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                                               A look at
                         The Bermuda Triangle Mystery— Solved
                                           by Larry Kusche


   Until this web site went up in March 1999 and the publication of my book Into the Bermuda Triangle in 2003, the general reader had had no information on anything happening since the mid-1970s, whether cases or theories. In that period a person’s view of the Triangle had largely been shaped by a 1975 book in reprint called The Bermuda Triangle Mystery— Solved by Larry Kusche. This article is intended as a critical review of his research methods and the “facts” by which he came to his solution.

     There are a number of reasons why Kusche’s book remains with us today. Chiefly, its due to the book’s grandiose title and the timing of its original release. In November 1974 a surprise book came out on the Bermuda Triangle by noted linguist Charles Berlitz— The Bermuda Triangle: an incredible saga of unexplained disappearances. It took the world by storm and sold over 5,000,000 copies in hardback. Kusche’s book actually could not address anything in Berlitz’s bestseller since it was written in advance of Berlitz’s book and delayed for one reason or another. It was generally written to counter the information in magazine articles and in a couple of paperbacks prior to that time, such as John Spencer’s Limbo of the Lost or Richard Winer’s Devil’s Triangle. However, Berlitz’s success made a book with the title “Solved” a guaranteed hit, and it seems Kusche’s publisher Harper & Row knew that.

   One can’t begrudge the S&M people and their ways. They were only doing their jobs. But it is for the serious reader to put substance in context, and this we must do here. It is ironic, indeed, that such a book was reprinted in the mid 1990s, as nothing serious had been written on the subject since the late 1970s. It may have been because Berlitz’s bestseller was also reissued in the early ’90s, also without any updates. Thus the ’90s were witness to a rehash of a 20 year old controversy, yet sans the hype that gave greater body and poignancy to both. Their reissuing was, perhaps, a reflection of renewed interest in the subject, but their sales reflected the dated nature of much of their material.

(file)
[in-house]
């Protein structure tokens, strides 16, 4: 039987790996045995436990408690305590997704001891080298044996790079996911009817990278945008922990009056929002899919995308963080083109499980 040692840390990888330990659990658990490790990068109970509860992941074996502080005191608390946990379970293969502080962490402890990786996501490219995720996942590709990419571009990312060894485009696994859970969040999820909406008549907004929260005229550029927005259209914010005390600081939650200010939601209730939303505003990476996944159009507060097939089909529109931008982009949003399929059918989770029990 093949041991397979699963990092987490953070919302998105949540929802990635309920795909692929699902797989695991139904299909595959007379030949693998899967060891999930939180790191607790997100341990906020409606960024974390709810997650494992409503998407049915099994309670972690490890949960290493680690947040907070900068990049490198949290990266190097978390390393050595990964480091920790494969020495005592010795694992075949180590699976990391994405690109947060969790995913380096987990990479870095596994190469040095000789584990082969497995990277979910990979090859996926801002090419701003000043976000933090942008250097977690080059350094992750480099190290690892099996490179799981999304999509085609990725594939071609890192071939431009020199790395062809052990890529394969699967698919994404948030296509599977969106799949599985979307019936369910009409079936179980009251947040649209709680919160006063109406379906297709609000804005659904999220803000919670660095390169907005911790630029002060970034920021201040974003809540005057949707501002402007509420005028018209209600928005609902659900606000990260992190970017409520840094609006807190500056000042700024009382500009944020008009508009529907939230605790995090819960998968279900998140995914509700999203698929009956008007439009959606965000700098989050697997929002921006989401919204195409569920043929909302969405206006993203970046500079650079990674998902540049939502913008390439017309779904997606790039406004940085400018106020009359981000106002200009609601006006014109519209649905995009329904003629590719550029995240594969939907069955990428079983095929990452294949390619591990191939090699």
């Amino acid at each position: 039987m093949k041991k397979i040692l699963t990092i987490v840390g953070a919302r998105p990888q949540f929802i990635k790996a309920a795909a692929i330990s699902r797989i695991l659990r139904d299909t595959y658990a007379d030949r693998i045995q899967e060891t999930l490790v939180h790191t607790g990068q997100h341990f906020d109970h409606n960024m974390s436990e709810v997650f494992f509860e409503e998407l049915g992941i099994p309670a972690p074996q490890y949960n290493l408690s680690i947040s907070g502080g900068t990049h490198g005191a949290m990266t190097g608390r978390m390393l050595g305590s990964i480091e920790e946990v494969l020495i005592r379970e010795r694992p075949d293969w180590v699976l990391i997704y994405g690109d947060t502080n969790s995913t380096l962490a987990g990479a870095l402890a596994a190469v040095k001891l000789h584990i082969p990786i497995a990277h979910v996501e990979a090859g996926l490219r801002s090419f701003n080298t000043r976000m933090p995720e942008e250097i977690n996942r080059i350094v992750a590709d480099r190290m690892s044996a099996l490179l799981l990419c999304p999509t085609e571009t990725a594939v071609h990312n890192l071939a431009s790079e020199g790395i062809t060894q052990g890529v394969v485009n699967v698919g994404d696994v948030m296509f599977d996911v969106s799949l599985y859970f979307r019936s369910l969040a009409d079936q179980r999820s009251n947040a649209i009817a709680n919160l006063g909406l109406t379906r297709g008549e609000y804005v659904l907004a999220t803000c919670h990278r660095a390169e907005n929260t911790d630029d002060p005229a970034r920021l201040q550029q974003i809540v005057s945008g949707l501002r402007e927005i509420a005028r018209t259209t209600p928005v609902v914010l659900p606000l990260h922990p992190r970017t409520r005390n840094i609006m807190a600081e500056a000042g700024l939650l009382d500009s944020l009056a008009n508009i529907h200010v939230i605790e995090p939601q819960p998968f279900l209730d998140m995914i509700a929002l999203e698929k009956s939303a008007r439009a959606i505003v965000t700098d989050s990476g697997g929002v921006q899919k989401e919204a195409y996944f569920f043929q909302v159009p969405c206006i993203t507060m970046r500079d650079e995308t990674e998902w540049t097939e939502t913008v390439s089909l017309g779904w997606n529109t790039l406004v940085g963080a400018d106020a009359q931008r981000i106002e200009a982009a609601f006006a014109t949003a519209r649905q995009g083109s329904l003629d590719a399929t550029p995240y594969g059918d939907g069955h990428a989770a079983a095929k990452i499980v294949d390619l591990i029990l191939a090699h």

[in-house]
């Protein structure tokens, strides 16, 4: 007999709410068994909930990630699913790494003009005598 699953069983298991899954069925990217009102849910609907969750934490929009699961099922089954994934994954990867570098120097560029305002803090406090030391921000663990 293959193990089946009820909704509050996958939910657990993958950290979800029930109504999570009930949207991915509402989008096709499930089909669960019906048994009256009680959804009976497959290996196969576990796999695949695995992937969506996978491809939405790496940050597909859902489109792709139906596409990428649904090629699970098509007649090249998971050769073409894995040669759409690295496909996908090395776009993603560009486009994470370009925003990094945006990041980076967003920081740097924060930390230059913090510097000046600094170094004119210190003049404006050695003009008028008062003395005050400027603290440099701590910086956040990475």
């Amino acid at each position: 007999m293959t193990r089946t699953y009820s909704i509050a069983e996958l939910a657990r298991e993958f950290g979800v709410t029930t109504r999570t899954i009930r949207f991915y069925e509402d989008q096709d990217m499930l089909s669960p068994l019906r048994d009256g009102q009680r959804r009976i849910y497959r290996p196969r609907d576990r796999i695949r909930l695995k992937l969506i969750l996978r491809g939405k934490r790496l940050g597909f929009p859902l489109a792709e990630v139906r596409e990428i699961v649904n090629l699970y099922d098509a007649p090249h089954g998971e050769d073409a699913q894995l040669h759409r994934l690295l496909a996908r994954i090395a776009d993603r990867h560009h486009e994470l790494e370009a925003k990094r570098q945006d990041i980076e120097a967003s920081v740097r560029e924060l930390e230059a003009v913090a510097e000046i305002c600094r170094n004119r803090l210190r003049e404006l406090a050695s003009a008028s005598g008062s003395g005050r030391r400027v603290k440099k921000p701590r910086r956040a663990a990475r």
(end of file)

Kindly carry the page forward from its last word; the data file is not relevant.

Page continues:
The greatest weakness with Kusche’s book is that it wasn’t designed in substance to solve anything. It was laid out as a critique on cases that were a part of the popular discourse on the Triangle, but it was not an investigative work on the actual subject. My database search with the National Transportation Safety Board reveals that between 1964 and 1974 about 40 aircraft vanished in the region. Yet these were unknown to the writers of the time because they only browsed newspaper articles, and most of these were never reported. This too creates Kusche’s weak heel. He too doesn’t know about them. His work is merely a reaction to what was in the popular forum of the Triangle. If he solved anything, he merely showed a few incidents should not have been included in the litany. Yet actual research shows that for every ship or plane he could remove from the popular list 10 to 20 more could be found to replace it from the actual records of investigating bureaus. Thus his book is a narrow response and very dated to the 1970s. 

     Aside from a few topical chapters, Kusche’s book is divided by incidents. Each incident is first presented according to the “legend,” that is, as Kusche explains, as the account is commonly found in the popular press. This is followed by Kusche’s account of the “true facts” of the incident as it is recorded in the sources he presents. From the title of the book, the prospective reader assumes his evidence will refute any claim there could be anything unusual or extraordinary in the disappearances.

   However, Kusche’s rendition of the “Legend” is sometimes so dull that it seems little worth refuting. A case in point: “In 1866 the Lotta, a Swedish bark bound from Goteborg for Havana, vanished somewhere north of Haiti.” He then admits he could find no sources. This is actually what is the most inadequate thing about Kusche’s book. He is presenting the “Legend” and then if he finds no sources he implies the incident was made up. If he finds the actual vessel did exist but then finds error between a old newspaper account of it and what modern writers say, he implies they are sensationalists. Kusche makes his first chapter a montage of the “Legend of the Bermuda Triangle,” as he calls it, so that the reader, if he has not read any other book, will know what the “sensationalists” wrote.

   On top of this when he did find sources, usually newspaper articles, he stopped looking if that source somehow muddied the water of the legend. Yet had he dug any deeper he would have realized how inaccurate newspaper accounts were. He claims he found more ships that vanished outside of the Triangle (but does not name any), but seems ignorant of at least 100 disappearances within the Triangle. This is outright hard to believe. Commander Sigsbee’s work Wrecks and Derelicts of the North Atlantic, is now republished and this brings to light 1,628 derelicts over only a 7 year period 1887 through 1893, that must be investigated. Long before the name or concept of the Bermuda Triangle was ever used, Sigsbee  noted that most deserted vessels were found off the South East coast of the United States, the area of the Triangle today. Literally tens of thousands must chock the dusty annals of the 19th century shipping registers that await investigating.